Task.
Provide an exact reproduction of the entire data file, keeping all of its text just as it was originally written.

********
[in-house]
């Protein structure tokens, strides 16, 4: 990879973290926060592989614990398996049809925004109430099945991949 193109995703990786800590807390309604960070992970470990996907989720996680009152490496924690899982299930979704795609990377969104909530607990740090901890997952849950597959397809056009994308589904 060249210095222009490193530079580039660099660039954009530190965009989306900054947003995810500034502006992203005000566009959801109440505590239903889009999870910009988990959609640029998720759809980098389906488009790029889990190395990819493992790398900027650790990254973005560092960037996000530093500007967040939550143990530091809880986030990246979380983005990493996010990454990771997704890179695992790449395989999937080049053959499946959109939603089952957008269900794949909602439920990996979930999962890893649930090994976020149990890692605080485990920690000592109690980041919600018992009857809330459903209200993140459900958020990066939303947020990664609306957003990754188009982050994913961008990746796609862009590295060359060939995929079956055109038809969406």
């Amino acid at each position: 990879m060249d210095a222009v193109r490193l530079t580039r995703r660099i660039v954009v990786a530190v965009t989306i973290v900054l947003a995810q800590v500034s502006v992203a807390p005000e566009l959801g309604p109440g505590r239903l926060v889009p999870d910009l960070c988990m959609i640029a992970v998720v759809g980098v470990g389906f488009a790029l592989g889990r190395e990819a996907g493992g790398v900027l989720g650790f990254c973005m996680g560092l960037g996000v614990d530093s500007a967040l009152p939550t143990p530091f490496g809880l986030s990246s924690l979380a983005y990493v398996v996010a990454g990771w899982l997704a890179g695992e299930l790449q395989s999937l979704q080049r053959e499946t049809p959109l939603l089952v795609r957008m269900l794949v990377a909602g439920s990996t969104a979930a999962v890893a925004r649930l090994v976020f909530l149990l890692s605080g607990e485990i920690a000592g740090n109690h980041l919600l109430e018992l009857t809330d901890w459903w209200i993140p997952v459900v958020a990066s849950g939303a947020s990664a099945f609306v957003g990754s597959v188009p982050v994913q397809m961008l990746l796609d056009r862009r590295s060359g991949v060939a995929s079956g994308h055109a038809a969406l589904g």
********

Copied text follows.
[in-house]
């Protein structure tokens, strides 16, 4: 990879973290926060592989614990398996049809925004109430099945991949 193109995703990786800590807390309604960070992970470990996907989720996680009152490496924690899982299930979704795609990377969104909530607990740090901890997952849950597959397809056009994308589904 060249210095222009490193530079580039660099660039954009530190965009989306900054947003995810500034502006992203005000566009959801109440505590239903889009999870910009988990959609640029998720759809980098389906488009790029889990190395990819493992790398900027650790990254973005560092960037996000530093500007967040939550143990530091809880986030990246979380983005990493996010990454990771997704890179695992790449395989999937080049053959499946959109939603089952957008269900794949909602439920990996979930999962890893649930090994976020149990890692605080485990920690000592109690980041919600018992009857809330459903209200993140459900958020990066939303947020990664609306957003990754188009982050994913961008990746796609862009590295060359060939995929079956055109038809969406």
């Amino acid at each position: 990879m060249d210095a222009v193109r490193l530079t580039r995703r660099i660039v954009v990786a530190v965009t989306i973290v900054l947003a995810q800590v500034s502006v992203a807390p005000e566009l959801g309604p109440g505590r239903l926060v889009p999870d910009l960070c988990m959609i640029a992970v998720v759809g980098v470990g389906f488009a790029l592989g889990r190395e990819a996907g493992g790398v900027l989720g650790f990254c973005m996680g560092l960037g996000v614990d530093s500007a967040l009152p939550t143990p530091f490496g809880l986030s990246s924690l979380a983005y990493v398996v996010a990454g990771w899982l997704a890179g695992e299930l790449q395989s999937l979704q080049r053959e499946t049809p959109l939603l089952v795609r957008m269900l794949v990377a909602g439920s990996t969104a979930a999962v890893a925004r649930l090994v976020f909530l149990l890692s605080g607990e485990i920690a000592g740090n109690h980041l919600l109430e018992l009857t809330d901890w459903w209200i993140p997952v459900v958020a990066s849950g939303a947020s990664a099945f609306v957003g990754s597959v188009p982050v994913q397809m961008l990746l796609d056009r862009r590295s060359g991949v060939a995929s079956g994308h055109a038809a969406l589904g």